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From Michael Bauer <>
Subject Re: [Translate] Users for Pootle Server
Date Sat, 10 Mar 2012 18:42:45 GMT
10/03/2012 08:45 sgrìobh Rob Weir
> 1) We know who made the contribution. This is good from IP 
> perspective, but also from a community perspective. Contributors 
> should get recognition for their work. If they can only contribute 
> anonymously, this is a problem. It also hinders the PMC from 
> recognizing active contributors and offering them committer rights. 
<shrugs> that never seems to have been a problem previously. There 
usually are many more translators, some who contribute only one or two 
translations, than can be listed.
> 3) We need some mechanism for a Committer to review and commit 
> contributed translations. This doesn't necessarily mean that we must 
> have committers that can read 110 different languages. But it does 
> mean that we need a process that a Committer can follow to ensure that 
> the translations are of sufficient quality to be included in a 
> release. An example of such a process could be:
> a) Committer verifies the origin of the translation strings,e.g., they 
> came from Pootle server from known contributors.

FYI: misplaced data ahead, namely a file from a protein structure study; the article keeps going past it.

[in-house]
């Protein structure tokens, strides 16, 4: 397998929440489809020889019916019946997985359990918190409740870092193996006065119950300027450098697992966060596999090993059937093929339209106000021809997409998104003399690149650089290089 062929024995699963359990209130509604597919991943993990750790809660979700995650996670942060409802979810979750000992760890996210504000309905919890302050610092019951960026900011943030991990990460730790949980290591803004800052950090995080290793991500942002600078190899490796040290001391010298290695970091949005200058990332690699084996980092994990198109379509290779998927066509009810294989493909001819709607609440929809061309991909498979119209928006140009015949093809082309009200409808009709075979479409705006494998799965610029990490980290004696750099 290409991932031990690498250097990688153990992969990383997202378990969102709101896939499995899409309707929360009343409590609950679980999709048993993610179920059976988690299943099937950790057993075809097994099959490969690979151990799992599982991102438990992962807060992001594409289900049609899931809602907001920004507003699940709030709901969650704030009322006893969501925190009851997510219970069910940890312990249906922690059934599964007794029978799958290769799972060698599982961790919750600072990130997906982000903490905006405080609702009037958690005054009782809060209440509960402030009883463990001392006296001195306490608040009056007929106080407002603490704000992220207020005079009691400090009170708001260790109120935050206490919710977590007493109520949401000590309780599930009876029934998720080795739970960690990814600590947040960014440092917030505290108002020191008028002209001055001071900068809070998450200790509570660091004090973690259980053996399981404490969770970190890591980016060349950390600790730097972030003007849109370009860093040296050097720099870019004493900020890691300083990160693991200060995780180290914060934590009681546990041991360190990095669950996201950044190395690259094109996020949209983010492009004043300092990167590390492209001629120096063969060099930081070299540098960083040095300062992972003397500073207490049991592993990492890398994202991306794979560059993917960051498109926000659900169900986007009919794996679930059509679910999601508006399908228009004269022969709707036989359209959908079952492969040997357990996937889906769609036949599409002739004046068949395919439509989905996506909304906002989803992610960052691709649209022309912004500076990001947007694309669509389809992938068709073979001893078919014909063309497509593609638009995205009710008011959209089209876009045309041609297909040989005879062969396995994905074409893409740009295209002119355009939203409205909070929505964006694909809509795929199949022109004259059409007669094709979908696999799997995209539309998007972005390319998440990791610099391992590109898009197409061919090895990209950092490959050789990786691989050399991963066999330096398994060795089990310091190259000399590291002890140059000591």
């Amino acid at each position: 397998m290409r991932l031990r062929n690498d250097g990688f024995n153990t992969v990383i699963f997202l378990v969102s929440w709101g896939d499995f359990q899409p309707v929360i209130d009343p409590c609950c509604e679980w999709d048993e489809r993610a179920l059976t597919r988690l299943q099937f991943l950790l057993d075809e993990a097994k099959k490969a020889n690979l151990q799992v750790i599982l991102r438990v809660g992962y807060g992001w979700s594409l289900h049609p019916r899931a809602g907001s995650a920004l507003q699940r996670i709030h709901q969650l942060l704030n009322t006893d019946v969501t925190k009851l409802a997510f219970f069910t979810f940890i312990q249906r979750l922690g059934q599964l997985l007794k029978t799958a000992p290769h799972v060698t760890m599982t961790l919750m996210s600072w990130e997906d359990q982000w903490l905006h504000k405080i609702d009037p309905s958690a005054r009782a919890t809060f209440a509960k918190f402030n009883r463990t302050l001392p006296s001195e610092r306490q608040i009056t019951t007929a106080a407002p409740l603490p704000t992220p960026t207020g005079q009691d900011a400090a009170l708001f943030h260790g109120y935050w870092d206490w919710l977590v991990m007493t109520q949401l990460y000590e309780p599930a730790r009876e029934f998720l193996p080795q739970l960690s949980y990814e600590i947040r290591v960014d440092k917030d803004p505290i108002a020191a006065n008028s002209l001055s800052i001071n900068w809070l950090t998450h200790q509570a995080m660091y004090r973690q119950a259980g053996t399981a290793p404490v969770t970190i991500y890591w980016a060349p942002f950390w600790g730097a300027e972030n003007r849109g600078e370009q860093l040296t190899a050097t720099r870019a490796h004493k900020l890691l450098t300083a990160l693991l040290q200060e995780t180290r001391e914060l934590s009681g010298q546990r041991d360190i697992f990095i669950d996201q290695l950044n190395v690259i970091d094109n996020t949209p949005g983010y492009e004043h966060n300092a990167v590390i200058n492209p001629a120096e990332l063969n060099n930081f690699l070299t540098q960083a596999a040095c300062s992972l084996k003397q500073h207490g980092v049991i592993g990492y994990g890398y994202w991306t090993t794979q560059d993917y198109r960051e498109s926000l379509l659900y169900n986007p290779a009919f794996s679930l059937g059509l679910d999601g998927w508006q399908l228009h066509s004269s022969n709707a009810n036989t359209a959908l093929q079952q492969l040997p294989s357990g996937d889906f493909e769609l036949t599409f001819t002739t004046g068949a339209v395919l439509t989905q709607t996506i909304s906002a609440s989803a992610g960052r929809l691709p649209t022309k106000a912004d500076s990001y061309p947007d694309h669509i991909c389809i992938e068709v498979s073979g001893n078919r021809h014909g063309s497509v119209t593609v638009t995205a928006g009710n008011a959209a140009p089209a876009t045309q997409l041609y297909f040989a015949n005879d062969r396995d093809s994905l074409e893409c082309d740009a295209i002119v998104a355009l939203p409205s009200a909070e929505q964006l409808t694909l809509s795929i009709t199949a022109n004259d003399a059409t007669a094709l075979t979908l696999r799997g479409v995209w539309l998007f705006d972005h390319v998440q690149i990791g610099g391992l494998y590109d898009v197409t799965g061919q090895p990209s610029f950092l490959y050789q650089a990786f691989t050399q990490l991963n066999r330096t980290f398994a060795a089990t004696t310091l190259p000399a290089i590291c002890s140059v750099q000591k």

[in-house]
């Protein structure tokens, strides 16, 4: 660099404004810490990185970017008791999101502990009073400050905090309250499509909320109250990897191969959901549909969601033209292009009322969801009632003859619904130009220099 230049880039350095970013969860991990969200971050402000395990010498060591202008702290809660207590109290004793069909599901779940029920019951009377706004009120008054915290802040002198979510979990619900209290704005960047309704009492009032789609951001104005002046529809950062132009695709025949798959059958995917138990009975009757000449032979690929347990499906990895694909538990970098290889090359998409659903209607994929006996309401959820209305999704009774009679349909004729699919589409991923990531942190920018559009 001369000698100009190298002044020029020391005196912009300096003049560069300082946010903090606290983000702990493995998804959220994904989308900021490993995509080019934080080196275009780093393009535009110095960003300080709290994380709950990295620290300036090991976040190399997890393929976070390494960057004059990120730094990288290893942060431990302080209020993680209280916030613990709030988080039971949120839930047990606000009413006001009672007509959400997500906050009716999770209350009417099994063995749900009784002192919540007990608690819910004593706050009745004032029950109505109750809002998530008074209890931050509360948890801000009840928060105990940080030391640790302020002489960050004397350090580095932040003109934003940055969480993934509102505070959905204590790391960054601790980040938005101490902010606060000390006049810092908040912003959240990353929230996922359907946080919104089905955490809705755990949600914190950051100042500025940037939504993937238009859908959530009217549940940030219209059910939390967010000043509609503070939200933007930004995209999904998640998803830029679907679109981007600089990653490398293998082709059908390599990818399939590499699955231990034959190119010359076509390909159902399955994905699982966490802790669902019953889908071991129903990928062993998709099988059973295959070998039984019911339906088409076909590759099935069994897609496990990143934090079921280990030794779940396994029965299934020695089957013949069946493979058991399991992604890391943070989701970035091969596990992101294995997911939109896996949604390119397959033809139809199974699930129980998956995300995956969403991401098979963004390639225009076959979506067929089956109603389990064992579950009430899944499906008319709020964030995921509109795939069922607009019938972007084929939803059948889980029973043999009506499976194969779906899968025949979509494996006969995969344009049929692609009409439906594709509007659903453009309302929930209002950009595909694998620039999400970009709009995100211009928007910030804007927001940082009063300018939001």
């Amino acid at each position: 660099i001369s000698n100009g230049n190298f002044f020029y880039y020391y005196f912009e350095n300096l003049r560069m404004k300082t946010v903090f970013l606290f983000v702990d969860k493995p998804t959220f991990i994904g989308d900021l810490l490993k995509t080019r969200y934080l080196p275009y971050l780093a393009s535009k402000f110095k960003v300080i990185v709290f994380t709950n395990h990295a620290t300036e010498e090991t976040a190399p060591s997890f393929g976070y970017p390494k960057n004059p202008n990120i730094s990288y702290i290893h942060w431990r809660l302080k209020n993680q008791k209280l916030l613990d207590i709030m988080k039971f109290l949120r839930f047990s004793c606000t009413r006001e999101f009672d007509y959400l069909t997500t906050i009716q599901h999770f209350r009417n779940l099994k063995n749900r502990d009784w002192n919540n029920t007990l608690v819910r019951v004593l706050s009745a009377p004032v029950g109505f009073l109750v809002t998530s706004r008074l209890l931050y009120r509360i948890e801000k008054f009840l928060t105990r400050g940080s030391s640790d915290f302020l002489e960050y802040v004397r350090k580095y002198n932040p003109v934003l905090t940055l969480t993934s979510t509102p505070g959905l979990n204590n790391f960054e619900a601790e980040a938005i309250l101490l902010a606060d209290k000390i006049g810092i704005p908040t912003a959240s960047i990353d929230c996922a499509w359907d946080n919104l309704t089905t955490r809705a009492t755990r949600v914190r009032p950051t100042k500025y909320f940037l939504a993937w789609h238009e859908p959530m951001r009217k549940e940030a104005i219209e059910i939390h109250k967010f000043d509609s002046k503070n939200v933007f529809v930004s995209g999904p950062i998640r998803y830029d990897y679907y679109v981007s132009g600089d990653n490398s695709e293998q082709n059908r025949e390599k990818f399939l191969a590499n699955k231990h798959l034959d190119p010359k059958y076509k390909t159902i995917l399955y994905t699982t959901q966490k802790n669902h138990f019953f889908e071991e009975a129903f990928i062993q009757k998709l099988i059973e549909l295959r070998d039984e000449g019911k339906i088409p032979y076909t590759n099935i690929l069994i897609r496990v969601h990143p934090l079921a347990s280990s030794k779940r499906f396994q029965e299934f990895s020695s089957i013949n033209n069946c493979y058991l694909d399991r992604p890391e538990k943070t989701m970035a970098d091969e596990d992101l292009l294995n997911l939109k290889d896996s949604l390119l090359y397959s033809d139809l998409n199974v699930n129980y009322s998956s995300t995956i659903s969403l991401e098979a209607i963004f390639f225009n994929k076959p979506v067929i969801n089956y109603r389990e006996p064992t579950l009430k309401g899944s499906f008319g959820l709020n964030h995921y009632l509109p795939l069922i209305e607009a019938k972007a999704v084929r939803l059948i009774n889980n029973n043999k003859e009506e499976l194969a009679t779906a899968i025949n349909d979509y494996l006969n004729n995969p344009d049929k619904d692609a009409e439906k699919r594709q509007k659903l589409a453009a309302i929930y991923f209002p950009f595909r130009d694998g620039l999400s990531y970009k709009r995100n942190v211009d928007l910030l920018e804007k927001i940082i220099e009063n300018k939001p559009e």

That doesn't ensure anything. I could regularly contribue stuff that 
looks very much like, say, Navajo but no one has any way of knowing if 
it's good or bad if I'm the only one providing Navajo transalations.
> c) At this point the language strings are considered "candidates" and 
> the committer can check the strings into SVN. They are included in dev 
> snapshots as "candidate" translations, but they are not yet included 
> in releases yet. 
That will result in very long delays cause you're in effect doing the 
same job twice and I can't see a language like Gaelic or Bambara being 
very high up anyone's list of priorities.
> d) We have some sort of community review procedure. We rely on native 
> speakers to test the translations.
And how do you identify native speakers? Especially for smaller 
languages, localization work is often done by fluent learners anyway, 
it's just the sociolinguistics of the small languages.
> We probably need a proactive RTC rather than lazy consensus. So maybe 
> we just wait until we get 3 +1's votes from volunteers who have tested 
> the translation. When we have that, then the translation becomes 
> "approved" rather than "candidate".
Again, that dooms small languages. How many times do I need to repeat 
that with all the pushing in the world, small languages usually consist 
of a team of 1, maybe two. If I had to wait for 2+ votes on any Gaelic 
localization I've been involved in, I'd still be waiting for a release. 
Two years on, I have a team of two who will, if they have the time, 
install a pre-release and do some light testing and I already consider 
myself lucky having them.

May I ask why you're trying so hard to change a model that worked 
reasonably well before?


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